Adderall can help make you more focused and alert, it does technically not make you smarter. There’s no denying that those that use Adderall may experience some improvements in mental stamina and studying effectiveness – however when it comes to improving neurocognitive performance (or smartness) it’s much less clear.
Don’t get us wrong, there’s plenty of evidence that those with ADHD get cognitive benefit while using Adderall. However, those who are taking it without the condition get the same kind of mental rush – but may not get the same improvements to their cognitive parameters.
P.S. If you’re looking for natural alternatives to Adderall you should check out our Adderall Alternatives page.
For anything else, you should check out our best nootropics page.
TLDR; If you’re taking Adderall and you don’t have ADHD, it may help your mental energy and stamina – but not necessarily make you smarter.
If you’re interested in trying Adderall – you should definitely speak to your doctor first. Do not take this drug without the supervision of medical advice.
Testing if Adderall Makes You Smarter
There’s actually a study by Weyandt and White et al.  which tested this. 13 participants who didn’t have ADHD were put through neurocognitive tests over two sessions. During one session they were under the influence of 30 mg of Adderall, during the other session they were taking a placebo.
The results were interesting. Surprisingly, the participants showed no difference in areas such as language and reading recall between either session. In fact, some participants actually scored better on the placebo in the working memory tasks.
The only time the Adderall session showed participants to be more effective was when it came to measuring attention. Most of the participants also reported that they felt more positive when on Adderall. It seems to give you the feeling, motivation and energy to perform better, but doesn’t actually deliver this from a cognition standpoint.
Related: OptiMind VS Adderall
Problems with this Test
Although on the face of it, this seems like a conclusive study that Adderall does not make you smarter, you have to consider that they only used 13 participants.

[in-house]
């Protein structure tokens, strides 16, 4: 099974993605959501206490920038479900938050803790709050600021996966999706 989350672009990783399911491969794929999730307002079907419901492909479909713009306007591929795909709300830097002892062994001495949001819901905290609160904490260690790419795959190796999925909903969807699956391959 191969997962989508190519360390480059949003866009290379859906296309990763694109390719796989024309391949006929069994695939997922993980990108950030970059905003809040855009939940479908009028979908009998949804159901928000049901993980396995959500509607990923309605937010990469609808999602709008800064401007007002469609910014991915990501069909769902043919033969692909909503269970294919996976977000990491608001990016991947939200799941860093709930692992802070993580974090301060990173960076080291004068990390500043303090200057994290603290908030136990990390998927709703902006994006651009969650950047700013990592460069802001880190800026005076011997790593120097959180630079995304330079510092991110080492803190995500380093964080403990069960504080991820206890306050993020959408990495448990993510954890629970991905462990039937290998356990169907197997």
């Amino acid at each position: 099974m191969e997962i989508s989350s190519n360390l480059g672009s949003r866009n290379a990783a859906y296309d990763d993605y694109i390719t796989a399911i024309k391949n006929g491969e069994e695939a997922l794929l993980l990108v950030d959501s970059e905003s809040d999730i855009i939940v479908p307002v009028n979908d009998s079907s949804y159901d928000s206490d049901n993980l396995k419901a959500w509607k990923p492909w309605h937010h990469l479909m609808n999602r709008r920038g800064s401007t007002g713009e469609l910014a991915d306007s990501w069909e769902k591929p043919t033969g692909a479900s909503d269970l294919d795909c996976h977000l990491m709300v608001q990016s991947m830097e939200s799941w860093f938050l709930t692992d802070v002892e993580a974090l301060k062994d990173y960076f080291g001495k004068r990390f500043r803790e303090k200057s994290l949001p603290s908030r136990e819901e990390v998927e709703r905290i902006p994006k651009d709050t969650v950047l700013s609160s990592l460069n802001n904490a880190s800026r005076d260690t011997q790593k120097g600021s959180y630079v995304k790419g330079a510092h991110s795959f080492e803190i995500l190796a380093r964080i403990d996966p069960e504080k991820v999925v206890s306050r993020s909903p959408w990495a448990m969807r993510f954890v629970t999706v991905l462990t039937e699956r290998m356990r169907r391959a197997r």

It is not a big enough sample size. Not only that, the tests that were conducted were unrealistic to the purposes that people actually use Adderall for.
Most recreational Adderall users who do not have ADHD take it to study or for writing papers – areas where language and recall aren’t are necessary if they improve. All that matters is that there is an improvement in attention to keep you glued to your work and actively studying / writing.
Does Adderall help you retain information or memory?
No, this doesn’t seem to be the case. Although there is not much evidence to support this in either direction.
In one of the studies on Adderall  which shows it doesn’t support working memory, 43 participants between the ages of 18 to 35 were tested on multitasking (remembering a set of letters while performing math equations and then repeating the letters).
In one session they were using a placebo – in another they were using 20 mg of Adderall. The main boost that they noticed was in the brain’s executive functions – participants were much more productive on Adderall but had little to know effect on working memory.
In short, Adderall may not help improve your memory – but it can give you the mindset to be more effective.
Related: Does Adderall make you poop?
Does Adderall make you focus?
Yes. Drugs like Adderall help you feel more alert, awake and focused. It has a stimulating effect which releases dopamine to the brain which gives you a sense of euphoria and well-being.
In doing so, like we’ve found in the mentioned studies, this gives you the energy and motivation to donate more attention and focus to a task. However, it is not without it’s downsides as Adderall can cause a myriad of problems including insomnia, raised heart rate and other issues.
 Weyandt LL, White TL, et al. Neurocognitive, Autonomic, and Mood Effects of Adderall: A Pilot Study of Healthy College Students. Pharmacy 2018; 6(3):58
 Tselha T, Whitehurst LN, Yetton BD, Vo TT, Mednick SC. Morning stimulant administration reduces sleep and overnight working memory improvement. Behav Brain Res. 2019;370:111940. doi:10.1016/j.bbr.2019.111940
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Hi, I’m Pablo Garduno. I am a biohacking enthusiast, and Head Writer of SanDiegoHealth.org. I write the majority of the content on this site, and appreciate you taking the time to read my work.